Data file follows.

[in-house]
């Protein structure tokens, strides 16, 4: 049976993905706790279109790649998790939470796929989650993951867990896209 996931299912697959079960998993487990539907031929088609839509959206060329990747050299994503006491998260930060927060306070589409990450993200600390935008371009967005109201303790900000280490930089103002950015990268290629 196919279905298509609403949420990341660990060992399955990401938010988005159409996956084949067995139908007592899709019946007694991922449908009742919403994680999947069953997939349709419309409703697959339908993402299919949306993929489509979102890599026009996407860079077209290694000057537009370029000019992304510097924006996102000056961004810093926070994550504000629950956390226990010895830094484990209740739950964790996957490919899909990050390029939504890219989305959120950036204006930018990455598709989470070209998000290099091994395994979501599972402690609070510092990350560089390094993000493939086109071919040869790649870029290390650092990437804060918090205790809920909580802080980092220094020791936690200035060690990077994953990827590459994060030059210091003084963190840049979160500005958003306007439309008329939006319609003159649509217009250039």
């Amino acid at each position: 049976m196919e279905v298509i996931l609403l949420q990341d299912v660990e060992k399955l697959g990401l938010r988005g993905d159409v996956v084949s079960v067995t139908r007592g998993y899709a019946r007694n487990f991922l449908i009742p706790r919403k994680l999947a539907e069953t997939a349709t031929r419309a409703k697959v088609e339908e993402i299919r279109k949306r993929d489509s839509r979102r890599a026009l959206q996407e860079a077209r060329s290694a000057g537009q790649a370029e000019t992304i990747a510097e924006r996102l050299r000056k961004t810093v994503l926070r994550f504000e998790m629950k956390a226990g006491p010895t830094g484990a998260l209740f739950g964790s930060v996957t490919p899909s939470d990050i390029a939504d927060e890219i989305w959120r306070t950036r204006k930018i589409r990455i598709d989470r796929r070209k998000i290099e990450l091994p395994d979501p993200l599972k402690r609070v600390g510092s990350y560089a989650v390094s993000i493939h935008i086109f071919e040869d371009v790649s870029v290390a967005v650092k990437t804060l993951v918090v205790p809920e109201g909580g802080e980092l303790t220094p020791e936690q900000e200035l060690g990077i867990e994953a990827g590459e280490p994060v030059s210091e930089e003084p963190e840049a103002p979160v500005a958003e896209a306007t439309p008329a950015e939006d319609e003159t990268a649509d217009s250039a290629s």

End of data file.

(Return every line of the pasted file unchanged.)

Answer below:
[in-house]
């Protein structure tokens, strides 16, 4: 049976993905706790279109790649998790939470796929989650993951867990896209 996931299912697959079960998993487990539907031929088609839509959206060329990747050299994503006491998260930060927060306070589409990450993200600390935008371009967005109201303790900000280490930089103002950015990268290629 196919279905298509609403949420990341660990060992399955990401938010988005159409996956084949067995139908007592899709019946007694991922449908009742919403994680999947069953997939349709419309409703697959339908993402299919949306993929489509979102890599026009996407860079077209290694000057537009370029000019992304510097924006996102000056961004810093926070994550504000629950956390226990010895830094484990209740739950964790996957490919899909990050390029939504890219989305959120950036204006930018990455598709989470070209998000290099091994395994979501599972402690609070510092990350560089390094993000493939086109071919040869790649870029290390650092990437804060918090205790809920909580802080980092220094020791936690200035060690990077994953990827590459994060030059210091003084963190840049979160500005958003306007439309008329939006319609003159649509217009250039």
């Amino acid at each position: 049976m196919e279905v298509i996931l609403l949420q990341d299912v660990e060992k399955l697959g990401l938010r988005g993905d159409v996956v084949s079960v067995t139908r007592g998993y899709a019946r007694n487990f991922l449908i009742p706790r919403k994680l999947a539907e069953t997939a349709t031929r419309a409703k697959v088609e339908e993402i299919r279109k949306r993929d489509s839509r979102r890599a026009l959206q996407e860079a077209r060329s290694a000057g537009q790649a370029e000019t992304i990747a510097e924006r996102l050299r000056k961004t810093v994503l926070r994550f504000e998790m629950k956390a226990g006491p010895t830094g484990a998260l209740f739950g964790s930060v996957t490919p899909s939470d990050i390029a939504d927060e890219i989305w959120r306070t950036r204006k930018i589409r990455i598709d989470r796929r070209k998000i290099e990450l091994p395994d979501p993200l599972k402690r609070v600390g510092s990350y560089a989650v390094s993000i493939h935008i086109f071919e040869d371009v790649s870029v290390a967005v650092k990437t804060l993951v918090v205790p809920e109201g909580g802080e980092l303790t220094p020791e936690q900000e200035l060690g990077i867990e994953a990827g590459e280490p994060v030059s210091e930089e003084p963190e840049a103002p979160v500005a958003e896209a306007t439309p008329a950015e939006d319609e003159t990268a649509d217009s250039a290629s």